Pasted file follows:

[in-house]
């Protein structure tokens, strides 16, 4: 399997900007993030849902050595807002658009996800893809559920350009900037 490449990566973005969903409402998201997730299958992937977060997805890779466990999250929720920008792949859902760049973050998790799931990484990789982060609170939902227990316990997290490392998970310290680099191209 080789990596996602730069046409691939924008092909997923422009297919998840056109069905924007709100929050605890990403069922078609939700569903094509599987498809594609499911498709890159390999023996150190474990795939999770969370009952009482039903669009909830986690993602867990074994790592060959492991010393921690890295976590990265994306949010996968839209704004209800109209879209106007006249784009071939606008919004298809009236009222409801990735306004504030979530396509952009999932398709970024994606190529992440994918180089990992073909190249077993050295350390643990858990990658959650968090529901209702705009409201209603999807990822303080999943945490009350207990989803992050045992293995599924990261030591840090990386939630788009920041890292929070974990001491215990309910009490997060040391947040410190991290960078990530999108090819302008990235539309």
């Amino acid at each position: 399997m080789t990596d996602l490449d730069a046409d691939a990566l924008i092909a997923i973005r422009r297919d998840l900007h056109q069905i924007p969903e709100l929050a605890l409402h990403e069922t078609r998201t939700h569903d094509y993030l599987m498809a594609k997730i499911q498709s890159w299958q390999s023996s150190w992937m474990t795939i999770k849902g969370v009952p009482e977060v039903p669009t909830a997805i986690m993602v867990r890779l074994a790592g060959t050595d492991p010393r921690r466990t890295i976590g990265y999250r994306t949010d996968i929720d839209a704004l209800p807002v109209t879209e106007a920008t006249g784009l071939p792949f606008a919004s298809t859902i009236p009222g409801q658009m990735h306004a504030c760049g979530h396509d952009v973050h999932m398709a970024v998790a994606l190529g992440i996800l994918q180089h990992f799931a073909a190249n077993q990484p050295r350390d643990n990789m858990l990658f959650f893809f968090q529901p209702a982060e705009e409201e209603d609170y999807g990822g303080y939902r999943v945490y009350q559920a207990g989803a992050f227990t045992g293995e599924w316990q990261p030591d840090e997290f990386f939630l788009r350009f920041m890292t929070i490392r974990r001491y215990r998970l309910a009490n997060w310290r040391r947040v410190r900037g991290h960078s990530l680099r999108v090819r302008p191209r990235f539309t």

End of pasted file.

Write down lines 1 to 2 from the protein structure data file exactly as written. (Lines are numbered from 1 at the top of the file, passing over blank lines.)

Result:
[in-house]
């Protein structure tokens, strides 16, 4: 399997900007993030849902050595807002658009996800893809559920350009900037 490449990566973005969903409402998201997730299958992937977060997805890779466990999250929720920008792949859902760049973050998790799931990484990789982060609170939902227990316990997290490392998970310290680099191209 080789990596996602730069046409691939924008092909997923422009297919998840056109069905924007709100929050605890990403069922078609939700569903094509599987498809594609499911498709890159390999023996150190474990795939999770969370009952009482039903669009909830986690993602867990074994790592060959492991010393921690890295976590990265994306949010996968839209704004209800109209879209106007006249784009071939606008919004298809009236009222409801990735306004504030979530396509952009999932398709970024994606190529992440994918180089990992073909190249077993050295350390643990858990990658959650968090529901209702705009409201209603999807990822303080999943945490009350207990989803992050045992293995599924990261030591840090990386939630788009920041890292929070974990001491215990309910009490997060040391947040410190991290960078990530999108090819302008990235539309």